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Two Masses Attached to a Spring


Date: 12/27/2000 at 11:14:20
From: Gary Cunningham
Subject: Behavior of springs and masses in a gravitational field

A friend proposed the following, but I can't seem to get the math to 
prove him wrong even though my intuition tells me he is wrong.

Two masses are attached to either end of an elastic spring and the 
whole system is in a gravitational field. One mass is held in a fixed 
position and the second mass is allowed to hang free below and stretch 
the spring. Now, let go of the upper mass.

He proposes that the spring force will pull the two masses toward each 
other in such a way that the lower mass will be pulled upward and thus 
remain stationary in space until all the potential elastic energy of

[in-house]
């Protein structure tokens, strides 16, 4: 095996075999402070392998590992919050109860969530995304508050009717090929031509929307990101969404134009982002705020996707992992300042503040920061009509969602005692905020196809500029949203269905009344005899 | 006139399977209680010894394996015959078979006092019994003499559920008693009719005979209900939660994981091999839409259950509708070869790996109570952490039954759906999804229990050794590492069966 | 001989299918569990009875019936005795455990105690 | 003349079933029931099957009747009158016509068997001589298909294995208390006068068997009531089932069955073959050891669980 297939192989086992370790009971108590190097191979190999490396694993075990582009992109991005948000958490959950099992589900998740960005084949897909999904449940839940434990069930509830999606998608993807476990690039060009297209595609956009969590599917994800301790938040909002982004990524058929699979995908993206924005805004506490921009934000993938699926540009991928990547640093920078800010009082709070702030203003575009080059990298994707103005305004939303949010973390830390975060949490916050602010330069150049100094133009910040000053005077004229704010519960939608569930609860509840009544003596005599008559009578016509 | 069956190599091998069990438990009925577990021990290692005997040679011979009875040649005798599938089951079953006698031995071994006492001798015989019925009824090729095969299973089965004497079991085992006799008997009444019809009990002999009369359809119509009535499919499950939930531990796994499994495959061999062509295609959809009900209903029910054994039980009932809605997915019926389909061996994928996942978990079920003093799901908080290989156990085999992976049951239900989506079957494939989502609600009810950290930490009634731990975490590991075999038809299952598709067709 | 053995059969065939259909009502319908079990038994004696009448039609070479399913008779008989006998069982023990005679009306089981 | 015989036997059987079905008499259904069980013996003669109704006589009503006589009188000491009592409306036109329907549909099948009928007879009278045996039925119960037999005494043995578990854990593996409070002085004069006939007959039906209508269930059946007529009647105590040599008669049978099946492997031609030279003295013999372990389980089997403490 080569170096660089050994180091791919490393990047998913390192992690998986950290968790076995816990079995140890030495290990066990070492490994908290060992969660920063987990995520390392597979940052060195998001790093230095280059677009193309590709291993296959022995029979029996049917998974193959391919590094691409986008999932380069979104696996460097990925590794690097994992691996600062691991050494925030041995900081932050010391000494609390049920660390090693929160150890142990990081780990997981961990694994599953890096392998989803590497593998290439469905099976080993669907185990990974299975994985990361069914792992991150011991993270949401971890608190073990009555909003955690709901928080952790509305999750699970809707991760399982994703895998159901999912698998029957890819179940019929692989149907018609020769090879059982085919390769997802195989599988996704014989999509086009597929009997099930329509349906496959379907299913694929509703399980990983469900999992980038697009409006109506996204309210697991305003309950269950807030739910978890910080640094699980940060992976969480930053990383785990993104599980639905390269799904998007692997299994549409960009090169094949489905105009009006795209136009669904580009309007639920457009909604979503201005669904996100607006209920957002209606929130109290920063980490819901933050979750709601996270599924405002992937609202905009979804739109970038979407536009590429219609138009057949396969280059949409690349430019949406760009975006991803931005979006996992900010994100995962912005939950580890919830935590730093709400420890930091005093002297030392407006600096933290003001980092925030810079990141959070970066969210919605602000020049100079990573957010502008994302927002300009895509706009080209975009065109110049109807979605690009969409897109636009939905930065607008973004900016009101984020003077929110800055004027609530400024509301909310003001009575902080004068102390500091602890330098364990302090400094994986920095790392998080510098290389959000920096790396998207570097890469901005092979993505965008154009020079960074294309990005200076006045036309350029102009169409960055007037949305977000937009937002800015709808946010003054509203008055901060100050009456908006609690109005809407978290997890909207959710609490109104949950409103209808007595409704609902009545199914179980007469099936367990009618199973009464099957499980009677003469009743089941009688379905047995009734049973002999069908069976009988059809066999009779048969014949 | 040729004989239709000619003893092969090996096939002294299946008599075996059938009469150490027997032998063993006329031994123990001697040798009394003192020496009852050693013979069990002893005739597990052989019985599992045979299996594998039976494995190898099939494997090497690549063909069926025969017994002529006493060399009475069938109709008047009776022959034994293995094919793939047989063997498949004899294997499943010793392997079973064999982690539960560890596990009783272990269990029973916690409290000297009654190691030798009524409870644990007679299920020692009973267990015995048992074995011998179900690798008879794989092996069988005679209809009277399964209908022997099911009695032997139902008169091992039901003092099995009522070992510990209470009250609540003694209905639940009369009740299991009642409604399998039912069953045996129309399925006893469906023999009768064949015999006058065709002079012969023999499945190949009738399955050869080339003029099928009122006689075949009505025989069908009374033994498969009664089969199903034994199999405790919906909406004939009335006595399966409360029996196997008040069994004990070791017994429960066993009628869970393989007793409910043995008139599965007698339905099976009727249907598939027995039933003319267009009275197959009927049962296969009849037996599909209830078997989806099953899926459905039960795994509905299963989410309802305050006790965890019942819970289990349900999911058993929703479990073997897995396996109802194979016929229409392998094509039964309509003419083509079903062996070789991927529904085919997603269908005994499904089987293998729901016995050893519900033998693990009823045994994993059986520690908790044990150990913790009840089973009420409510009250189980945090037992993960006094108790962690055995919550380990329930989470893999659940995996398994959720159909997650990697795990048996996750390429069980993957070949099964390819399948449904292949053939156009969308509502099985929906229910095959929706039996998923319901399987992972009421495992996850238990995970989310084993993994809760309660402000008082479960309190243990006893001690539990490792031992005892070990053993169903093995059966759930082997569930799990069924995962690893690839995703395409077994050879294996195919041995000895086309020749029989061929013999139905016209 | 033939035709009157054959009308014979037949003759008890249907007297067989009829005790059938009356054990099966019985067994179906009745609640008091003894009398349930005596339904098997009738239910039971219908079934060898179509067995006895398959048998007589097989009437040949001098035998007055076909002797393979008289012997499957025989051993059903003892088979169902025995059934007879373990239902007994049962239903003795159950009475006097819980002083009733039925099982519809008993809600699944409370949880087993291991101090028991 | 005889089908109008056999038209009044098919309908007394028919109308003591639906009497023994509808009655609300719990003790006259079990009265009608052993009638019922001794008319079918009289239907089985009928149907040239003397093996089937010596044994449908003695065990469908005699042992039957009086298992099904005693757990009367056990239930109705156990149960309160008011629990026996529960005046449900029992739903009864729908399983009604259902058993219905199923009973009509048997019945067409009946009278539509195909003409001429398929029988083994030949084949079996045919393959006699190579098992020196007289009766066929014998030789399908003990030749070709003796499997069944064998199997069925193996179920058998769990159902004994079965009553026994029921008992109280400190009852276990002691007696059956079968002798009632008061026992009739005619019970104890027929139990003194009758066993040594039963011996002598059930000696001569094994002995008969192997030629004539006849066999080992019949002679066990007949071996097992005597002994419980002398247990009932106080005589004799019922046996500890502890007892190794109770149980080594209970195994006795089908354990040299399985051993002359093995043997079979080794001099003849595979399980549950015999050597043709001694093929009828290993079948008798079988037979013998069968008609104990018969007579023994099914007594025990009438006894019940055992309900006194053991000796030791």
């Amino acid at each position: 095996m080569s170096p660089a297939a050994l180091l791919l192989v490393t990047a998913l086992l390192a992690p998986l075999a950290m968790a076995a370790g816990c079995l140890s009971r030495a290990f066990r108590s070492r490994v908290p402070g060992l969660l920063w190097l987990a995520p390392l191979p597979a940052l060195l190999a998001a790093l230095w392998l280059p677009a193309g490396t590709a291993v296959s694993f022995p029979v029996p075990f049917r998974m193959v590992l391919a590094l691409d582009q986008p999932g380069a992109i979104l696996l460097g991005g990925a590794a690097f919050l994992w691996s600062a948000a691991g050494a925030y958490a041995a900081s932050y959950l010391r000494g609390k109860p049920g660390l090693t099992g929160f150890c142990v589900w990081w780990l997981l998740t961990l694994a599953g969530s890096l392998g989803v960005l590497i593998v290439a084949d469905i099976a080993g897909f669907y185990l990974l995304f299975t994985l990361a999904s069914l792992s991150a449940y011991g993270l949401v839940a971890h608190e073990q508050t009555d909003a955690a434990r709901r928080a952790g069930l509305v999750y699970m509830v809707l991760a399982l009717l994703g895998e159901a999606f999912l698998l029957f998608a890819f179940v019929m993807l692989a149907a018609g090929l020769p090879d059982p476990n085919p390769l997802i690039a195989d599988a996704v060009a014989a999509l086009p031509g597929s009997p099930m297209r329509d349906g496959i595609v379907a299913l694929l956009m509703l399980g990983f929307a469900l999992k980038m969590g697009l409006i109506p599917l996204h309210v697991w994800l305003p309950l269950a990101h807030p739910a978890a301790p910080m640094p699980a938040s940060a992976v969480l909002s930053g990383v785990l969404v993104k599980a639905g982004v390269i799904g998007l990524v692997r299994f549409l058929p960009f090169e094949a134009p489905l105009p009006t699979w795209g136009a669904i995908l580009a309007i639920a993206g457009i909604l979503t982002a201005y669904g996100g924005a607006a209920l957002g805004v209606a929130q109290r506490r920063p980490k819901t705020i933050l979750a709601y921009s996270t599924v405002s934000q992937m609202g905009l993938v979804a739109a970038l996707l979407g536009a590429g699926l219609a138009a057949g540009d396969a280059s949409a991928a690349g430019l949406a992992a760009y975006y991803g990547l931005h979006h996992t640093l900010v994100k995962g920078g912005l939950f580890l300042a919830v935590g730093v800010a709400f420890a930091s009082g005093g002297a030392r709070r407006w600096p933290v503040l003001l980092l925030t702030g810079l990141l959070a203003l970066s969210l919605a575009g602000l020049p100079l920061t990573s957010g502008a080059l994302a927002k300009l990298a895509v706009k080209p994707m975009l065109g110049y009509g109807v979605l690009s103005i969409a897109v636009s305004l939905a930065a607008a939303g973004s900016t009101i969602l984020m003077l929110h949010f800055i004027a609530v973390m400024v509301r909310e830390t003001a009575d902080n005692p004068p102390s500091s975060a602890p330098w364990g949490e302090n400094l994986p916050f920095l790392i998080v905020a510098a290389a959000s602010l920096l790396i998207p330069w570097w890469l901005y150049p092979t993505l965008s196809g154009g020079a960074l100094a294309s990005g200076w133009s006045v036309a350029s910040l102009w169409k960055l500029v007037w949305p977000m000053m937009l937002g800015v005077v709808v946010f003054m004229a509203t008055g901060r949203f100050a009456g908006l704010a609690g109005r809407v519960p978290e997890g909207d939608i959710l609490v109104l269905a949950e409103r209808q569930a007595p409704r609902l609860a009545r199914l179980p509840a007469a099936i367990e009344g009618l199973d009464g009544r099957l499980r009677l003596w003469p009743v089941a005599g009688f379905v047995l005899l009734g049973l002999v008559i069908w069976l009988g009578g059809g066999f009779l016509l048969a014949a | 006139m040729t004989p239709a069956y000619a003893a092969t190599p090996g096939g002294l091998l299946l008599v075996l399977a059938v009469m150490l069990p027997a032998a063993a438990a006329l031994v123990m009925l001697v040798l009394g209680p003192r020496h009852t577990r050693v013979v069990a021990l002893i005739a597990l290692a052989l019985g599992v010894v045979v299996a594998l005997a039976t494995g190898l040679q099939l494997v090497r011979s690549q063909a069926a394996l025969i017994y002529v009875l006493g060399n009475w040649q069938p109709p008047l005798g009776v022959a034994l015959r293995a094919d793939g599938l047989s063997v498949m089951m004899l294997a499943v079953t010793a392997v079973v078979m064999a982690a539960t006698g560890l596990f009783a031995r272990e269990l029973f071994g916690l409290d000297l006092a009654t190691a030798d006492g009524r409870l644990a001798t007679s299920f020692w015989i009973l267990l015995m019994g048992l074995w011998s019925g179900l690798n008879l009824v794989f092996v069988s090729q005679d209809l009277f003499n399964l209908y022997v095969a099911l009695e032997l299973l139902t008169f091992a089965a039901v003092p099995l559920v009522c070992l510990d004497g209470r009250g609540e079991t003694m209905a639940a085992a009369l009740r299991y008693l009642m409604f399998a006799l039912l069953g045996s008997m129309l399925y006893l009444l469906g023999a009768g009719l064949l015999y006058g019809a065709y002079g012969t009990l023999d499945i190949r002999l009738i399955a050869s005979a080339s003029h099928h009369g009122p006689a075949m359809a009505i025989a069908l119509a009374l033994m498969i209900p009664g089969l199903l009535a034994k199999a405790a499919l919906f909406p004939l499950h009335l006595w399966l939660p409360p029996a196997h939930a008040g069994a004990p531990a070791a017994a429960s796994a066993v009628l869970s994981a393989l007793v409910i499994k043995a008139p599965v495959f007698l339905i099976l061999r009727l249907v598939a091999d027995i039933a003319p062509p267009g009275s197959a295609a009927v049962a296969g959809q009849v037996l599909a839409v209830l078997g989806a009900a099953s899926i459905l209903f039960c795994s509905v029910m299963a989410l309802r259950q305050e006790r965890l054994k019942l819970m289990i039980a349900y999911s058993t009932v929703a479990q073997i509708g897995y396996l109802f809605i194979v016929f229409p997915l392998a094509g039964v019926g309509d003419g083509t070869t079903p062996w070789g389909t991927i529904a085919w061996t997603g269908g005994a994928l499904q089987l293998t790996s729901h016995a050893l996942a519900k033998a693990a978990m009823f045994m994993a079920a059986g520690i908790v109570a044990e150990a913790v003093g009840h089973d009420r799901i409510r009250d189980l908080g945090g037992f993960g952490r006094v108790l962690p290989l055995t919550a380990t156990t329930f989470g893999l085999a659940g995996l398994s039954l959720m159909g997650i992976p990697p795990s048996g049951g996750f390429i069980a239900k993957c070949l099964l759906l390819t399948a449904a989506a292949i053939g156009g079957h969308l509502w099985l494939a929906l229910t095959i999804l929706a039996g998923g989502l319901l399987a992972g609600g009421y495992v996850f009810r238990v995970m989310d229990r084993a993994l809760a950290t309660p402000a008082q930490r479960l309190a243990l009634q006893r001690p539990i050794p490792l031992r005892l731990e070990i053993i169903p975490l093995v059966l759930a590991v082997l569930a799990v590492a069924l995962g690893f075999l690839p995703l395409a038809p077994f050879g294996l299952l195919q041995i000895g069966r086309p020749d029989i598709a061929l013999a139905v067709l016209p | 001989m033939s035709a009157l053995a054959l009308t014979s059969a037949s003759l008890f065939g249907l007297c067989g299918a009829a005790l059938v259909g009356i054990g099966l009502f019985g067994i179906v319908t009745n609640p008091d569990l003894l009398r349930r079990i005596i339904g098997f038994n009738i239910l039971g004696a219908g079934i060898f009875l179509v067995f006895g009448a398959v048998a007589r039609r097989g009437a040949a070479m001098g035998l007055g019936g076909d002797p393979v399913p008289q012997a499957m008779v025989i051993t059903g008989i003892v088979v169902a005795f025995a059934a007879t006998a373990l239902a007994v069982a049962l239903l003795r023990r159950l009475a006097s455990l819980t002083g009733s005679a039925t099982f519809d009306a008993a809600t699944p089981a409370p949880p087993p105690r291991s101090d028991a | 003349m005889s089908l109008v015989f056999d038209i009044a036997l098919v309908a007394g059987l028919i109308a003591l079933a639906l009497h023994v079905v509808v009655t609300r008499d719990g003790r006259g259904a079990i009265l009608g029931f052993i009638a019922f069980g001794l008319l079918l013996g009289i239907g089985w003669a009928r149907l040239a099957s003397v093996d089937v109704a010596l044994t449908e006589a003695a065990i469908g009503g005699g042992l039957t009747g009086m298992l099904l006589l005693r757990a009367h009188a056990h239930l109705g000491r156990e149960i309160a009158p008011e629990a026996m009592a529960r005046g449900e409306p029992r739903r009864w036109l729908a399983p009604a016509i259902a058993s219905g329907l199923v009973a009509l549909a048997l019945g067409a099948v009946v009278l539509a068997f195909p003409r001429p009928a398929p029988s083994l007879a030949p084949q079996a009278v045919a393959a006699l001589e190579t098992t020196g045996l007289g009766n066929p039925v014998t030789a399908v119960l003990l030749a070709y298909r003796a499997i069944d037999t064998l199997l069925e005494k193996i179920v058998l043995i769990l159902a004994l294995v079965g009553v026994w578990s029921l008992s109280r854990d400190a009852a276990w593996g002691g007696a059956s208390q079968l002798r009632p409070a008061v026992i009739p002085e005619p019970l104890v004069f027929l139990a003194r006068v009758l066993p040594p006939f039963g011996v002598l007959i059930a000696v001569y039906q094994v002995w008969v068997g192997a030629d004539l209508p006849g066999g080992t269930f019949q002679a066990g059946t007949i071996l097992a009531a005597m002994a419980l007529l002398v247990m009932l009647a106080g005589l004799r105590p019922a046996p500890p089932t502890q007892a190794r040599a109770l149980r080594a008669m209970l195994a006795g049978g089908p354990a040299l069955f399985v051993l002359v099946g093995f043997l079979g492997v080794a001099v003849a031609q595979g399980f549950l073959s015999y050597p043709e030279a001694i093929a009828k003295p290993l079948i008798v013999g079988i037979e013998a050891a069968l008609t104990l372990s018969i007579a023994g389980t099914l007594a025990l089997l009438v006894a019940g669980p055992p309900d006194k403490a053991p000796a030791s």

the spring is exhausted (which will be when the masses are as close 
together as the spring allows), at which time the lower mass will 
begin to accelerate downward. (In contrast, the upper mass will 
accelerate downward at a rate dependent on the force of gravity plus 
the spring force.) Until the springs compress to a zero-force state, 
the lower mass will not move.

This makes no sense to me. The elastic force in the spring is EXACTLY 
EQUAL to the weight of the lower object. BUT, this spring force will 
act on BOTH masses to pull EACH TOWARD THE OTHER when the upper mass 
is released. This means the spring force (which was exactly equal only 
to the weight of the lower mass), will act on EACH mass attached at 
the ends. Therefore, since the spring force was exactly equal to the 
weight of the lower mass, and since that force is now divided between 
two masses, it cannot accelerate the lower mass upward to exactly 
counterbalance the gravitational force. Thus the lower mass must begin 
to accelerate downward the moment the upper mass is released (although 
more slowly than it would without the spring system).

In addition, the spring force is dependent on the degree of 
deformation of the spring, which declines as the spring returns to its